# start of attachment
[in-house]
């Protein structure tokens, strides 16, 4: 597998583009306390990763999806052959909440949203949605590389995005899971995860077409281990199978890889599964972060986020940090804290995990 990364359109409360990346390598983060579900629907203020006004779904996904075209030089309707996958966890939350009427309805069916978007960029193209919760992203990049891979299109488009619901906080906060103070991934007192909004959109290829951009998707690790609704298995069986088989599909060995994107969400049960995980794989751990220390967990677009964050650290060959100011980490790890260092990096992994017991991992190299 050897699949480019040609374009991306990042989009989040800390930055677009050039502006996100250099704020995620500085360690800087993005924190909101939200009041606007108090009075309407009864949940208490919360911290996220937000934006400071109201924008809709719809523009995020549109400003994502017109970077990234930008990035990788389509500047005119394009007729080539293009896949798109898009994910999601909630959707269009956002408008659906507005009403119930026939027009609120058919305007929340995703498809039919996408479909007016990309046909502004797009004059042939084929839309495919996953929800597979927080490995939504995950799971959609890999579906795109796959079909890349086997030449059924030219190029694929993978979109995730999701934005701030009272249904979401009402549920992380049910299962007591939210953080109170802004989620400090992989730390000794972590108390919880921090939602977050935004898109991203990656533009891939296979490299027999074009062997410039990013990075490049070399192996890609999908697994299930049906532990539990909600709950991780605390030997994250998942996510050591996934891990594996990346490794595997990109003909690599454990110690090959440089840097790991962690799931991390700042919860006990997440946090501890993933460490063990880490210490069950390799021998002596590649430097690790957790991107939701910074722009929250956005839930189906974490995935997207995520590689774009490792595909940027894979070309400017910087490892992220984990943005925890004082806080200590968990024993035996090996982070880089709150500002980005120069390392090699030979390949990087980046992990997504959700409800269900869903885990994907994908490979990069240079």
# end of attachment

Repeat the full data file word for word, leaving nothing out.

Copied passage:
[in-house]
């Protein structure tokens, strides 16, 4: 597998583009306390990763999806052959909440949203949605590389995005899971995860077409281990199978890889599964972060986020940090804290995990 990364359109409360990346390598983060579900629907203020006004779904996904075209030089309707996958966890939350009427309805069916978007960029193209919760992203990049891979299109488009619901906080906060103070991934007192909004959109290829951009998707690790609704298995069986088989599909060995994107969400049960995980794989751990220390967990677009964050650290060959100011980490790890260092990096992994017991991992190299 050897699949480019040609374009991306990042989009989040800390930055677009050039502006996100250099704020995620500085360690800087993005924190909101939200009041606007108090009075309407009864949940208490919360911290996220937000934006400071109201924008809709719809523009995020549109400003994502017109970077990234930008990035990788389509500047005119394009007729080539293009896949798109898009994910999601909630959707269009956002408008659906507005009403119930026939027009609120058919305007929340995703498809039919996408479909007016990309046909502004797009004059042939084929839309495919996953929800597979927080490995939504995950799971959609890999579906795109796959079909890349086997030449059924030219190029694929993978979109995730999701934005701030009272249904979401009402549920992380049910299962007591939210953080109170802004989620400090992989730390000794972590108390919880921090939602977050935004898109991203990656533009891939296979490299027999074009062997410039990013990075490049070399192996890609999908697994299930049906532990539990909600709950991780605390030997994250998942996510050591996934891990594996990346490794595997990109003909690599454990110690090959440089840097790991962690799931991390700042919860006990997440946090501890993933460490063990880490210490069950390799021998002596590649430097690790957790991107939701910074722009929250956005839930189906974490995935997207995520590689774009490792595909940027894979070309400017910087490892992220984990943005925890004082806080200590968990024993035996090996982070880089709150500002980005120069390392090699030979390949990087980046992990997504959700409800269900869903885990994907994908490979990069240079």